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From George Washington to Brigadier General Samuel Holden Parsons, 5 March 1778

To Brigadier General Samuel Holden Parsons

Head Quarters Valley Forge 5th March 1778

Dear Sir

I am favd with yours of the 18th Feby inclosing your remarks upon Colo. Drakes representation of your Conduct. As I did not chuse to give any determination upon the matter exparte I sent the representation back to Genl putnam that you might see it, and vindicate yourself if any of the charges were not founded in truth. It would appear from your State of the matter, that Colo. Drake and his Colleague had been guilty of neglect of duty on their parts and therefore as they charge you with having done injustice to the inhabitants of the State of New York, in my opinion you had better address your vindication to Governor Clinton, who being on the Spot, can have a better opportunity of hearing both parties fully than I can.1

I am exceedingly glad to hear of your determination to remain in the Army at this Time when too many are withdrawing themselves from the Service, and I am not less pleased at the account you give me of the progress of the obstructions and Fortifications in and upon the River. I can only recommend your strictest attention to a work of so much consequence. I must also desire that you will have all the Arms at the different posts in your neighbourhood collected and have those that want repair put into the hands of the Armourers at Fishkill, for I am certain when we come to draw our Force together in the Spring that we shall want Arms notwithstanding the considerable importations.

Colo. Hay of Haverstraw informs me that there is large quantity of Forage collected at that place which he fears will fall into the Enemys hands if it is not removed or a proper guard sent over to protect it.2 As your Force may not probably allow you to do the latter with convenience, I wish you would do all in your power to effect the former. The Enemy I should suppose must be distressed for want of it, and when our Stores come forward in the Spring our Horses will stand in equal need of it. As Colo. Hay complains of Genl Putnams inattention to this matter when he represented it to him, I must beg you to see to it.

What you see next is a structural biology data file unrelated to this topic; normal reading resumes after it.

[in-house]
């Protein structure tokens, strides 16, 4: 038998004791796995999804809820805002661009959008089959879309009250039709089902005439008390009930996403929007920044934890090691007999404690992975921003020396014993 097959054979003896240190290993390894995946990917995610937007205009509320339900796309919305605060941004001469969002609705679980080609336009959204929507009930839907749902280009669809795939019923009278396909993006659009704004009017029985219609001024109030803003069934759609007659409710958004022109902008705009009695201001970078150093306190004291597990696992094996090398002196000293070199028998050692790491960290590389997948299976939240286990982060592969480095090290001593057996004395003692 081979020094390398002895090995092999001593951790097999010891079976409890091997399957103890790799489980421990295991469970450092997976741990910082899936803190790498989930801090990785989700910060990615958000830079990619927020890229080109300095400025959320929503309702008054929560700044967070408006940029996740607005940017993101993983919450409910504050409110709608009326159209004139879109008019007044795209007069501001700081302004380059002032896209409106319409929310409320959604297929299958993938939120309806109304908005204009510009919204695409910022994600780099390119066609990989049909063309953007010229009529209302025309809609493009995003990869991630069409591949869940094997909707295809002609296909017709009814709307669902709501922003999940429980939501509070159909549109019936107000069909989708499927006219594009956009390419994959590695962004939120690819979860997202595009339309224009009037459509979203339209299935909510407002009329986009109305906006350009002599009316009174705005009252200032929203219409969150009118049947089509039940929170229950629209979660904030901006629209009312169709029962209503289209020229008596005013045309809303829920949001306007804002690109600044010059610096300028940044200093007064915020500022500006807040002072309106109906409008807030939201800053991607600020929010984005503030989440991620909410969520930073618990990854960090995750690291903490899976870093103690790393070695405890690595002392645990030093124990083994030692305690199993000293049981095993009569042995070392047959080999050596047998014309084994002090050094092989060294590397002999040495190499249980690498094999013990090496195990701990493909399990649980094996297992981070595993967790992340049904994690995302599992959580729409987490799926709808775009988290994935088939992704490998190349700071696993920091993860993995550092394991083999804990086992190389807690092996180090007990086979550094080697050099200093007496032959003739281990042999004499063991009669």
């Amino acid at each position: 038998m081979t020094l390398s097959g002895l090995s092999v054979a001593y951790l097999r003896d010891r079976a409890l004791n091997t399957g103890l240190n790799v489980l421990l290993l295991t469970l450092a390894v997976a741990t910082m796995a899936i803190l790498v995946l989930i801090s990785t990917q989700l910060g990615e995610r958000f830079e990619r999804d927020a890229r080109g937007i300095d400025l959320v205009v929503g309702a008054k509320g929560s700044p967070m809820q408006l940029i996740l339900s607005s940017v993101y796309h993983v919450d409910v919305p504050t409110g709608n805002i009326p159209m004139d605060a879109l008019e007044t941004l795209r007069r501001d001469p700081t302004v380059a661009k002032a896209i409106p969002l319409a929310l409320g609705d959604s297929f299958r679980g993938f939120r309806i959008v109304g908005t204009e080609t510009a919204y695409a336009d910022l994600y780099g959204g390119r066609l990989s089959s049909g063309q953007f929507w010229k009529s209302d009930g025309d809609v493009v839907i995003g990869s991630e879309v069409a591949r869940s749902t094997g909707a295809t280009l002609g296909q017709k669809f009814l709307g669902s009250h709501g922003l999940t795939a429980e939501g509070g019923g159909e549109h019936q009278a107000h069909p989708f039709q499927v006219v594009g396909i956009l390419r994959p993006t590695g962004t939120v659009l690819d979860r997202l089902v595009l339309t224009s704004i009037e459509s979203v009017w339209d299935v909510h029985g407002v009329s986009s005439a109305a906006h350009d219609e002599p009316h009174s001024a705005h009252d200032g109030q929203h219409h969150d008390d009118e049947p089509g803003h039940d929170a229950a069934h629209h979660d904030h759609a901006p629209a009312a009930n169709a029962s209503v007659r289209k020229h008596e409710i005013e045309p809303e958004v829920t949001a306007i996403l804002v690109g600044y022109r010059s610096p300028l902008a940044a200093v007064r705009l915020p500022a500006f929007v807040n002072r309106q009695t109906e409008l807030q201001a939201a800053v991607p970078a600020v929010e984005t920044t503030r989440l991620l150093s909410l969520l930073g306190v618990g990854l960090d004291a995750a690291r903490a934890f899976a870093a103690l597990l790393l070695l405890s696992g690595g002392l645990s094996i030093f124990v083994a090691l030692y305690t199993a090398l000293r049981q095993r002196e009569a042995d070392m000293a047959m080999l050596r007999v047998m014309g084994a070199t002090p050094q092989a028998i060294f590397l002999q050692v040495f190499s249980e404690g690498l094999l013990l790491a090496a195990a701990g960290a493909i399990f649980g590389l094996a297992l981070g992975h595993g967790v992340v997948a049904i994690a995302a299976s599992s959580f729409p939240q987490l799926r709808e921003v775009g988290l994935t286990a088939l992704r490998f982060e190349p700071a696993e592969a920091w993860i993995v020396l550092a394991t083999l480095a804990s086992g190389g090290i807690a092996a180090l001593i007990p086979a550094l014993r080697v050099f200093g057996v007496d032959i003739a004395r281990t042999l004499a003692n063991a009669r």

The Committee of Congress who are now here have desired that no Commissions may be filled up till some new general arrangements of the Army are completed. The Gentlemen will not lose any of their pretensions to Rank by waiting a little time longer for their Commissions, which shall be forwarded as soon as the Business above mentioned is finished. Colo. Webbs Officers will take Rank from the time he really appointed them. As I do not know when that was he or Lt Colo. Livingston must make an exact Return of their Ranks and time of appointment. Inclosed you have a letter for Genl Knox who is expected from the Eastward.3 If he has not arrived with you, be pleased to forward it to Springfield with orders if he has not been there to send it on to Boston. I am Dear Sir Yrs &c.

Df, in Tench Tilghman’s writing, DLC:GW; Varick transcript, DLC:GW.

1The memorial of Samuel Drake and James Hunt regarding the seizure of stock by the army, which GW enclosed in his letter to Maj. Gen. Israel Putnam of 28 Nov. 1777, has not been found.

2See Ann Hawkes Hay to GW, 28 February. GW also wrote Hay on 5 Mar., “I am favor’d with yours of the 28 Feb’y respecting the Forage at Haverstraw; I have wrote to Genl Parsons who now commands at the Highlands, upon the subject and I make no doubt but he will pay proper attention to it” (Df, DLC:GW).

3The enclosure was almost certainly GW’s letter to Henry Knox of this date.

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